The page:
The GRAVITY instrument on ESO’s Very Large Telescope Interferometer (VLTI) has made the first direct observation of an exoplanet using optical interferometry. This method revealed a complex exoplanetary atmosphere with clouds of iron and silicates swirling in a planet-wide storm. The technique presents unique possibilities for characterising many of the exoplanets known today.
This result was announced today in a letter in the journal Astronomy and Astrophysics by the GRAVITY Collaboration , in which they present observations of the exoplanet HR8799e using optical interferometry. The exoplanet was discovered in 2010 orbiting the young main-sequence star HR8799, which lies around 129 light-years from Earth in the constellation of Pegasus.
Today’s result, which reveals new characteristics of HR8799e, required an instrument with very high resolution and sensitivity. GRAVITY can use ESO’s VLT’s four unit telescopes to work together to mimic a single larger telescope using a technique known as interferometry . This creates a super-telescope — the VLTI — that collects and precisely disentangles the light from HR8799e’s atmosphere and the light from its parent star .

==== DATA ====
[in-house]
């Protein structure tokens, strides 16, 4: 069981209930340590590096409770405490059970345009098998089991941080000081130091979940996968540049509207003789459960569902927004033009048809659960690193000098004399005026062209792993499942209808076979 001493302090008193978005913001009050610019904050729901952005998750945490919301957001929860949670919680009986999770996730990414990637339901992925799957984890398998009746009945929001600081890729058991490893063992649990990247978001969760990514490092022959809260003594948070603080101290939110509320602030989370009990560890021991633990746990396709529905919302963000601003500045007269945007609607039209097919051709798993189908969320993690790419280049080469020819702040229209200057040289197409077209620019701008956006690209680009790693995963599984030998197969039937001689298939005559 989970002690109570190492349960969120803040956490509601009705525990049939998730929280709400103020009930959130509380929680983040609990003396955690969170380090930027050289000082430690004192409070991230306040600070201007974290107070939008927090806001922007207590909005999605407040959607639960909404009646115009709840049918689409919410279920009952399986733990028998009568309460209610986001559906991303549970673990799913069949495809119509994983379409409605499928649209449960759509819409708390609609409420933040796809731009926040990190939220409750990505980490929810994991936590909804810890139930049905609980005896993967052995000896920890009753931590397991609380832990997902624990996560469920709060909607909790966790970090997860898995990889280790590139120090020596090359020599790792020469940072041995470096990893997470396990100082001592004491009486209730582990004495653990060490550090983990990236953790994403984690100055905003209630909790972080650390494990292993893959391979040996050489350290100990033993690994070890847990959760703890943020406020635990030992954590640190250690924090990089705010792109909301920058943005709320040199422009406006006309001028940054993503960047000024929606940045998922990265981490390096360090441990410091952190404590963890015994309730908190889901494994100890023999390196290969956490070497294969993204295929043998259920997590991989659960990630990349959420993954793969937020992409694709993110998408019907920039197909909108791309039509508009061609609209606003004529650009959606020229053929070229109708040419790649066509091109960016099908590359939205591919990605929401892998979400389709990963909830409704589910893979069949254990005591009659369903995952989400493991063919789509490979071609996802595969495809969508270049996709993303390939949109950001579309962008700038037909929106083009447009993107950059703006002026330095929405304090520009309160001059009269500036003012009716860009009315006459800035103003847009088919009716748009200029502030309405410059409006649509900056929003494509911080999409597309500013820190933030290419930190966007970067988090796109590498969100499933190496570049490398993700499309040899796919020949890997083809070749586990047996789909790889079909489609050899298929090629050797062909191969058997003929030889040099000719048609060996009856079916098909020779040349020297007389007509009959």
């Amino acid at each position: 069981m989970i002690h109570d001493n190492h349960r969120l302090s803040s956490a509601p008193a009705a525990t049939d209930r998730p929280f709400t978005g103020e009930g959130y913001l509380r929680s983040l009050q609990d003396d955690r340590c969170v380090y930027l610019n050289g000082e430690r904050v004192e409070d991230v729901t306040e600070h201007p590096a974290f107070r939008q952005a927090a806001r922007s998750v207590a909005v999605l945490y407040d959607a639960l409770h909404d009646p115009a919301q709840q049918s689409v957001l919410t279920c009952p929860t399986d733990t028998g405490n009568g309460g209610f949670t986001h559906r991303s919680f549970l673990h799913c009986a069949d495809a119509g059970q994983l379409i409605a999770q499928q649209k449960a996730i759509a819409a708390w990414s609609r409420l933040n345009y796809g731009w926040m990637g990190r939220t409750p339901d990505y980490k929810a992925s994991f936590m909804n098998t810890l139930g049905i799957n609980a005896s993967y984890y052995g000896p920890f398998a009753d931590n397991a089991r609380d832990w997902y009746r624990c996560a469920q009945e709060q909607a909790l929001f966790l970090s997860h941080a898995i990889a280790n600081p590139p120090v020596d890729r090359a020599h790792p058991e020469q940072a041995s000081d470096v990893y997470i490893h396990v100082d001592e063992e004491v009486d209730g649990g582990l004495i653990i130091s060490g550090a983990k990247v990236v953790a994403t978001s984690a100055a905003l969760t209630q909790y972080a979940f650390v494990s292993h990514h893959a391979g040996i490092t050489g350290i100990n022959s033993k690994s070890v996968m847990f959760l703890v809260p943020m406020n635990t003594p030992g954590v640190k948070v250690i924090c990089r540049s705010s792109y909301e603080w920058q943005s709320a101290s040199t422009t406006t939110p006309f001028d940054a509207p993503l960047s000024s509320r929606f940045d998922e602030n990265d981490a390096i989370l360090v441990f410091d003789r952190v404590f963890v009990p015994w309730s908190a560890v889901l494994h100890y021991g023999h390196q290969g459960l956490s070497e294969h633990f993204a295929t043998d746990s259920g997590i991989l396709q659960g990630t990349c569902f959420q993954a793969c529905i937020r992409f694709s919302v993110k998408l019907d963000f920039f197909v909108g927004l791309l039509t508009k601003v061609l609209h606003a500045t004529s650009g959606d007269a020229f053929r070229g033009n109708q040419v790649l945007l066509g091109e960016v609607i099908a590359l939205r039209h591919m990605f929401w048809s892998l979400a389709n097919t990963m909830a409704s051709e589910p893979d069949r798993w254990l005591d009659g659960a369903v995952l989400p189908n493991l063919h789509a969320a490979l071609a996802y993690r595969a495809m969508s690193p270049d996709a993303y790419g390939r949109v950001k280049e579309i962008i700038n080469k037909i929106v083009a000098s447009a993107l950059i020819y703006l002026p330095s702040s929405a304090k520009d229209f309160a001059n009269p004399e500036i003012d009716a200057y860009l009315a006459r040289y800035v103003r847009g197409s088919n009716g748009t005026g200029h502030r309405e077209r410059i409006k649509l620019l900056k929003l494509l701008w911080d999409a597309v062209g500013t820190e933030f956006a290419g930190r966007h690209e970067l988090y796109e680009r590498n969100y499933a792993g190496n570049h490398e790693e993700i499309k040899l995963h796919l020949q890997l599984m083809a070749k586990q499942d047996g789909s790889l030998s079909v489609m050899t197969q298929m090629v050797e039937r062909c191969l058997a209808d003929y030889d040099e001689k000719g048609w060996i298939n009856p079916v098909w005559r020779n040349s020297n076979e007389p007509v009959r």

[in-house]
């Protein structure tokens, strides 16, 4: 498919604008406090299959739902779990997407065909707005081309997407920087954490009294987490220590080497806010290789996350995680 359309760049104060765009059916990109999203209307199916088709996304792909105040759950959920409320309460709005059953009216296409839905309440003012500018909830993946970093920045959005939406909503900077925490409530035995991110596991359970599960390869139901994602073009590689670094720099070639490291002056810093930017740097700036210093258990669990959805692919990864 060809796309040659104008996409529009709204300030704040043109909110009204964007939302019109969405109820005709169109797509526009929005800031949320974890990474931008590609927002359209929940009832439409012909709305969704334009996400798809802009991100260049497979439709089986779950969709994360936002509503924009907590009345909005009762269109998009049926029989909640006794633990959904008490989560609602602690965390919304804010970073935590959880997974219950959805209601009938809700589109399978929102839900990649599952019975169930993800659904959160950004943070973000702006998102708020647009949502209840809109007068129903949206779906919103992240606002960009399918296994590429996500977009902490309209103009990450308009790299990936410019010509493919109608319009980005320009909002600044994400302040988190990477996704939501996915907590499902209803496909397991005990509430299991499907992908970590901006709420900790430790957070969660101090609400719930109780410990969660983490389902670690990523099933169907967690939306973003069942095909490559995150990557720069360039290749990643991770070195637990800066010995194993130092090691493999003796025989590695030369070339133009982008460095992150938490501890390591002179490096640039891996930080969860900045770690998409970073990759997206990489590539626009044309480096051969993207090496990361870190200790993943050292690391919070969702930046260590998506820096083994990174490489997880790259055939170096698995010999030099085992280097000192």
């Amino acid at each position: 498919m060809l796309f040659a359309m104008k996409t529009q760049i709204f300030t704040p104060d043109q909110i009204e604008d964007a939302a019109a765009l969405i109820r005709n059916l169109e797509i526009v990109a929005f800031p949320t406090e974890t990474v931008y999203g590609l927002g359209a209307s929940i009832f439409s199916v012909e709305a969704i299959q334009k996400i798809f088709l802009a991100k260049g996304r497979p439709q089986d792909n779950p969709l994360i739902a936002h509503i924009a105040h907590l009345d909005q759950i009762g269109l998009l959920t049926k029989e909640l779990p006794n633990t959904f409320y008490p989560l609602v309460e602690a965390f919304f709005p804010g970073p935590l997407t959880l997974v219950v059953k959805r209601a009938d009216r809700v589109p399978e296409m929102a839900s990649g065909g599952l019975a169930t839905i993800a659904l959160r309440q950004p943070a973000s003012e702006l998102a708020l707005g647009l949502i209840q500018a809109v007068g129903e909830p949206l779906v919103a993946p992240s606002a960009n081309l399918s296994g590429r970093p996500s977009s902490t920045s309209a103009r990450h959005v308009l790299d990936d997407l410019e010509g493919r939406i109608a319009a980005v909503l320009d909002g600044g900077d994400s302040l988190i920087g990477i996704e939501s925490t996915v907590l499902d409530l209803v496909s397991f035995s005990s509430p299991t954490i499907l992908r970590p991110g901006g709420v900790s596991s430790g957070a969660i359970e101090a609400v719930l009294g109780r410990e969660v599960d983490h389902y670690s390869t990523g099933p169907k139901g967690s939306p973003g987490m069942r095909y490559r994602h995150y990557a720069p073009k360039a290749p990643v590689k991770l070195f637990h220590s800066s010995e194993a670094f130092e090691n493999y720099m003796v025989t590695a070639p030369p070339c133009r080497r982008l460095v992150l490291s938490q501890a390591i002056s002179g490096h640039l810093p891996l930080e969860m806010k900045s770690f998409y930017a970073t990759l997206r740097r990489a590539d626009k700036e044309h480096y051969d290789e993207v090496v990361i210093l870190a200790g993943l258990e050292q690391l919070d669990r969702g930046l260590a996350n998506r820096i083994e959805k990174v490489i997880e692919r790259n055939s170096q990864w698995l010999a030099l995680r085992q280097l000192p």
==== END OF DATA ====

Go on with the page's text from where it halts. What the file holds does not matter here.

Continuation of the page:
ESO, the European Southern Observatory, is the foremost intergovernmental astronomy organisation in Europe and the world’s most productive astronomical observatory. ESO provides state-of-the-art research facilities to astronomers and is supported by Austria, Belgium, the Czech Republic, Denmark, Finland, France, Germany, Italy, the Netherlands, Poland, Portugal, Spain, Sweden, Switzerland and the United Kingdom, along with the host state of Chile. Several other countries have expressed an interest in membership.